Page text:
Most of us think we’re eating meat when we eat meat, but really it’s just another version of processed corn.

This isn’t quite what you had in mind, is it. That farm scene is deteriorating quickly, and so is your appetite. Perhaps not, but mine is.


In the 1860’s, cities were the hubs of the economy in the US. People flocked to them for jobs that often paid too little and they had virtually no rights. The meat packing industry was one of them. These were jobs that often targeted the immigrants who didn’t have rights to begin with, and used their exploitive circumstances to their advantage. They were paid close to nothing for dangerous work. Sometimes workers would fall into the industrially sized grinders and get hurt, oftentimes killed, and just get put along the meat line like they were pork or beef. There were no health and safety codes or quality controls. Least of all, no one cared, in those days immigrants were a dime a dozen. If one worker was lost from the line a replacement would be found by the next shift.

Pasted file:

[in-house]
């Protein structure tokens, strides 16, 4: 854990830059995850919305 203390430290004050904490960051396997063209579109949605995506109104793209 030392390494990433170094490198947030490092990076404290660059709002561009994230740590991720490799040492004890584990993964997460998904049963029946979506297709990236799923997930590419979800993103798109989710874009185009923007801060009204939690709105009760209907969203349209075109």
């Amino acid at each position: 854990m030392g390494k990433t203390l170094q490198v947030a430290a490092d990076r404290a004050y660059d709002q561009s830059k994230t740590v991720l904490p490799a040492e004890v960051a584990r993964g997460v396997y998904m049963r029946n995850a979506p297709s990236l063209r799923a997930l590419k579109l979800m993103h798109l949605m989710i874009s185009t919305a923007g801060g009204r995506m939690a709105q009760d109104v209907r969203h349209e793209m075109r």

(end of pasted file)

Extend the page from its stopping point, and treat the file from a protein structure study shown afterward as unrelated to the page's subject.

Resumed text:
Could you imagine eating another person without knowing it? Maybe eating a dead rat or two a week, but how could you tell when it was ground into paste. No one asked, they were just grateful that they could buy food. Like I said, the cities were poverty hotspots which almost no one got out of or found a sense of happiness in. Simply put, food was a necessity, the knowledge of what was a luxury. 

After Upton Sinclair’s book ‘The Jungle’ hit the shelves it sent shockwaves of realisation into the public’s eye. People getting killed, poor payment, rats and diseased animals in their food? No way! Well, it was true and the public wanted this rectified. Eventually this brought workers unions into the mix who backed the immigrants and protected them from the all-powerful company heads. 

Jumping to the 1930’s, having a job as a meat packer was seen as respectable and dependable. There was a steady pay and benefits, a union to speak with you if something was wrong. Health codes had been set in place and maintained. It was a desirable job, contrary to what might be thought. However, the new implements of farming such as mechanised tractors and planters meant that the job of raising food was sped up. Extending the amount that they could plant and tend to with these technologies meant that farmers could get more money. Farming went from a process of hard manual labour –which still continues into the present day– but now had been expanded.